This job burns you out," said Jasper Burnette, 34-year-old acting manager of the Barry Farms public housing development. "You con't show many successes. Usually I manage by crisis -- a refrigerator will go down, pipes burst, toilets overflow and I have to send somebody out to fix it. Work on the other problems is delayed over and over. I can't plan. I'm always on the run. Staff morale is low, absenteeism is high."
Situated at the western edge of Anacostia, Barry Farms is home to 1,000 adults and 2,000 children living in 444 two-story brick rowhouses and one apartment building. Built in 1942, the houses are packed into six acres between the B & O Railroad tracks, I-295 and Martin Luther King, Jr. Avenue SE. Most families are headed by women on full or partial public assistance with rent payments that range from zero to $326 a month, based on 25 percent of a family's income. The average family size is 6 persons.
Barry Farms' problems are numerous. Bottles, cans, empty bags, paper and assorted debris litter the curbs and alleys. Screen doors are torn or broken and above the small porches, the canopies are dilapidated or missing. Inside the apartments there are gaping holes in walls and ceilings; flaky plaster, rusting gutters, wheezing refrigerators and run-down gas ranges need to be replaced; floors need repair; stopped-up sinks and toilets need unstopping; and grubby grass needs cutting.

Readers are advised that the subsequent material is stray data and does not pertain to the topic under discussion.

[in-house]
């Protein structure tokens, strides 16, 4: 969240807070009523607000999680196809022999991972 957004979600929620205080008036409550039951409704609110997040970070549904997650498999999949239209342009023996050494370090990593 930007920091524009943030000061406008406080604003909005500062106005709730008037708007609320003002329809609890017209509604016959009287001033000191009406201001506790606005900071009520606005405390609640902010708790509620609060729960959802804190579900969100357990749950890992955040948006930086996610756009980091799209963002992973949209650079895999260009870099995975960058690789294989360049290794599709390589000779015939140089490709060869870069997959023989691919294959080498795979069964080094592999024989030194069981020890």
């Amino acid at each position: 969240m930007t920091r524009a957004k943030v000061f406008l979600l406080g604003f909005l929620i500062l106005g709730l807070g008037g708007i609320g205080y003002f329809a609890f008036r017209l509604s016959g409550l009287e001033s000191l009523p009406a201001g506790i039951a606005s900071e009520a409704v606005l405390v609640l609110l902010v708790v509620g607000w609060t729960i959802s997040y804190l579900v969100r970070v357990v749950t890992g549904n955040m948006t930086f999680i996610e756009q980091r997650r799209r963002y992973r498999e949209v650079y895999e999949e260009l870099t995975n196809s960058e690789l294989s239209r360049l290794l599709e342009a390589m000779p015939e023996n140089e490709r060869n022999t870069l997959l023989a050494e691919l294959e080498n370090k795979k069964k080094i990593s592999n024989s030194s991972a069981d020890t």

Similar conditions, Burnette said, exist at Sheridan Terrace, a smaller public housing development about a half mile away which he also manages. Burnette, who has a backlog of 110 service calls on his desk, knows that collecting rent will remain one of his most difficult tasks as long as the tenants have something to complain about. And complain they do, though many tenants also admire Burnette. "Isn't it nice to have a manager you can beat up," said tenant Jean Stryjewski with a laugh.
"This place is monstrous," Burnette said, speaking of Barry Farms. "You just can't house 400 to 500 families in just six acres and expect the property to hold up. . . . Kids put a lot of wear and tear on the land and the buildings. And there's a lot of flooding; water bangs up against the buildings and the structure begin to sink and rot," he said. "We just don't have enough manpower, money or supplies to take care of all the problems."
Two years ago, while he was still an aide to the manager of Barry Farms, Burnette said he anguished over his inability to significantly improve life at the projects. Burnette felt compelled to visit a psychologist, he recalled.